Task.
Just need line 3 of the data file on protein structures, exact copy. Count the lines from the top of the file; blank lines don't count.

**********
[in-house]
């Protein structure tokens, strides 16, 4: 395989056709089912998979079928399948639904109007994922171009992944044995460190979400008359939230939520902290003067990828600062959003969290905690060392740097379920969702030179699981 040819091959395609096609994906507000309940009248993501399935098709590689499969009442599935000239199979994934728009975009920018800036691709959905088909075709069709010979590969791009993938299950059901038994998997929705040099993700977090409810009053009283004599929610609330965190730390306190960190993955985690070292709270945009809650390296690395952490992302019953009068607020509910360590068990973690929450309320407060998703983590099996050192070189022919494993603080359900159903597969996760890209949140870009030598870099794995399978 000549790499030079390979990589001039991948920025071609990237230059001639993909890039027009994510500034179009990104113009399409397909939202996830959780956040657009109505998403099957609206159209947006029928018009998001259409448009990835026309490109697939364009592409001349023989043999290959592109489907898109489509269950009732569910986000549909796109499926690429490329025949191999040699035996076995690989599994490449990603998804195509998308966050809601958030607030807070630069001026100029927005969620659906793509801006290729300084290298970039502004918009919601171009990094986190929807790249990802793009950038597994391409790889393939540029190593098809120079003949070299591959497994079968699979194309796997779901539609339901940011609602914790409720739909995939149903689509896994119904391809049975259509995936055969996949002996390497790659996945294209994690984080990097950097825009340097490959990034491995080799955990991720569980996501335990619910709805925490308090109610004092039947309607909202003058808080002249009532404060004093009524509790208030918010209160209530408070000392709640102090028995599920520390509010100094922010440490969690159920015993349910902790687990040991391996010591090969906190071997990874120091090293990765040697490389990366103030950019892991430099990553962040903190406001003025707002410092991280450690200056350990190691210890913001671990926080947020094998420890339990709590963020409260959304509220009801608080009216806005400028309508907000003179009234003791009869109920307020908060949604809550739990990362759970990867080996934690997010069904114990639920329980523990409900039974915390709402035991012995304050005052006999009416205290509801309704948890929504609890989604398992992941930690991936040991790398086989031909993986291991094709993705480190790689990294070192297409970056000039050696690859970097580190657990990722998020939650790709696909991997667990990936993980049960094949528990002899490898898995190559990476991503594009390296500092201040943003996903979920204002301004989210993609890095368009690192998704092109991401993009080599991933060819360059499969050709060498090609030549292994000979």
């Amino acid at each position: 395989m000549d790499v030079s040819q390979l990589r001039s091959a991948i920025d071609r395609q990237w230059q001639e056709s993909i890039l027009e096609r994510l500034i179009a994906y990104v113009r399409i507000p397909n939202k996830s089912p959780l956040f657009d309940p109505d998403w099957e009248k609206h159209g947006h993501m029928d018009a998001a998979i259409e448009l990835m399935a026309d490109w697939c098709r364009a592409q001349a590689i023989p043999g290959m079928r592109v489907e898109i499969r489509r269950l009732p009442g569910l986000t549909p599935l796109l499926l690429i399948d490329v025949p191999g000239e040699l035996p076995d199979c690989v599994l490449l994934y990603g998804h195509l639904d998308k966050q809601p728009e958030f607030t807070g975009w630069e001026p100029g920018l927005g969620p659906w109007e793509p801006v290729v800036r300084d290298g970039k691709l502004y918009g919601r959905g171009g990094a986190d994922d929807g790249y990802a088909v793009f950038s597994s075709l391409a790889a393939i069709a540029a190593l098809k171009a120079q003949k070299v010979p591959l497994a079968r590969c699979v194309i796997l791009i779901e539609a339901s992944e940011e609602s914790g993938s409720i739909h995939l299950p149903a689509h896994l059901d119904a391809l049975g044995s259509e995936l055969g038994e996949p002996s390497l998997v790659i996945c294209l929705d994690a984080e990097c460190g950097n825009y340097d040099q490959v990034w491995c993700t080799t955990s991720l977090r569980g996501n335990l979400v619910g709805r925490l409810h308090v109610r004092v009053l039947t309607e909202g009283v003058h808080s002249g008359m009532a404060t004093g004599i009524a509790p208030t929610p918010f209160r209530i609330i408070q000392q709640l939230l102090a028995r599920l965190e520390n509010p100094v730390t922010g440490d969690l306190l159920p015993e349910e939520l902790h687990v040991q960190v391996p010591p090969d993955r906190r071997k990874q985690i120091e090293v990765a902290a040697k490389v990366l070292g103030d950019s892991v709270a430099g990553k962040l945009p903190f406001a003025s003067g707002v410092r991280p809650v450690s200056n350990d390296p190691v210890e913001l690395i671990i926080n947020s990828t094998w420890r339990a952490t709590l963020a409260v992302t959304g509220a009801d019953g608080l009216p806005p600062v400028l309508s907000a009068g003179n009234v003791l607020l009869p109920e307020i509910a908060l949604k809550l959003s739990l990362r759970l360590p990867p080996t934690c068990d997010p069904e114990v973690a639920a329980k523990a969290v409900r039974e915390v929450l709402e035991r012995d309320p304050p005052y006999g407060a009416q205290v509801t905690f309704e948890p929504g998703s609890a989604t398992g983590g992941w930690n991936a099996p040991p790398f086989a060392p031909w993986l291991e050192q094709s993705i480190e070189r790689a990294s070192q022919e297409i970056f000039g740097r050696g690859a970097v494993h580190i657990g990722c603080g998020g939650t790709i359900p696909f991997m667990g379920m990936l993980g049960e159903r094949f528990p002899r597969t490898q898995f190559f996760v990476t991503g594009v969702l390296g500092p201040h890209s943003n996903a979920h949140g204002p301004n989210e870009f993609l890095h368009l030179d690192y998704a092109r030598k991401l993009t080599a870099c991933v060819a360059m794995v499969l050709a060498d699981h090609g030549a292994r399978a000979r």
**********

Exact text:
């Amino acid at each position: 395989m000549d790499v030079s040819q390979l990589r001039s091959a991948i920025d071609r395609q990237w230059q001639e056709s993909i890039l027009e096609r994510l500034i179009a994906y990104v113009r399409i507000p397909n939202k996830s089912p959780l956040f657009d309940p109505d998403w099957e009248k609206h159209g947006h993501m029928d018009a998001a998979i259409e448009l990835m399935a026309d490109w697939c098709r364009a592409q001349a590689i023989p043999g290959m079928r592109v489907e898109i499969r489509r269950l009732p009442g569910l986000t549909p599935l796109l499926l690429i399948d490329v025949p191999g000239e040699l035996p076995d199979c690989v599994l490449l994934y990603g998804h195509l639904d998308k966050q809601p728009e958030f607030t807070g975009w630069e001026p100029g920018l927005g969620p659906w109007e793509p801006v290729v800036r300084d290298g970039k691709l502004y918009g919601r959905g171009g990094a986190d994922d929807g790249y990802a088909v793009f950038s597994s075709l391409a790889a393939i069709a540029a190593l098809k171009a120079q003949k070299v010979p591959l497994a079968r590969c699979v194309i796997l791009i779901e539609a339901s992944e940011e609602s914790g993938s409720i739909h995939l299950p149903a689509h896994l059901d119904a391809l049975g044995s259509e995936l055969g038994e996949p002996s390497l998997v790659i996945c294209l929705d994690a984080e990097c460190g950097n825009y340097d040099q490959v990034w491995c993700t080799t955990s991720l977090r569980g996501n335990l979400v619910g709805r925490l409810h308090v109610r004092v009053l039947t309607e909202g009283v003058h808080s002249g008359m009532a404060t004093g004599i009524a509790p208030t929610p918010f209160r209530i609330i408070q000392q709640l939230l102090a028995r599920l965190e520390n509010p100094v730390t922010g440490d969690l306190l159920p015993e349910e939520l902790h687990v040991q960190v391996p010591p090969d993955r906190r071997k990874q985690i120091e090293v990765a902290a040697k490389v990366l070292g103030d950019s892991v709270a430099g990553k962040l945009p903190f406001a003025s003067g707002v410092r991280p809650v450690s200056n350990d390296p190691v210890e913001l690395i671990i926080n947020s990828t094998w420890r339990a952490t709590l963020a409260v992302t959304g509220a009801d019953g608080l009216p806005p600062v400028l309508s907000a009068g003179n009234v003791l607020l009869p109920e307020i509910a908060l949604k809550l959003s739990l990362r759970l360590p990867p080996t934690c068990d997010p069904e114990v973690a639920a329980k523990a969290v409900r039974e915390v929450l709402e035991r012995d309320p304050p005052y006999g407060a009416q205290v509801t905690f309704e948890p929504g998703s609890a989604t398992g983590g992941w930690n991936a099996p040991p790398f086989a060392p031909w993986l291991e050192q094709s993705i480190e070189r790689a990294s070192q022919e297409i970056f000039g740097r050696g690859a970097v494993h580190i657990g990722c603080g998020g939650t790709i359900p696909f991997m667990g379920m990936l993980g049960e159903r094949f528990p002899r597969t490898q898995f190559f996760v990476t991503g594009v969702l390296g500092p201040h890209s943003n996903a979920h949140g204002p301004n989210e870009f993609l890095h368009l030179d690192y998704a092109r030598k991401l993009t080599a870099c991933v060819a360059m794995v499969l050709a060498d699981h090609g030549a292994r399978a000979r």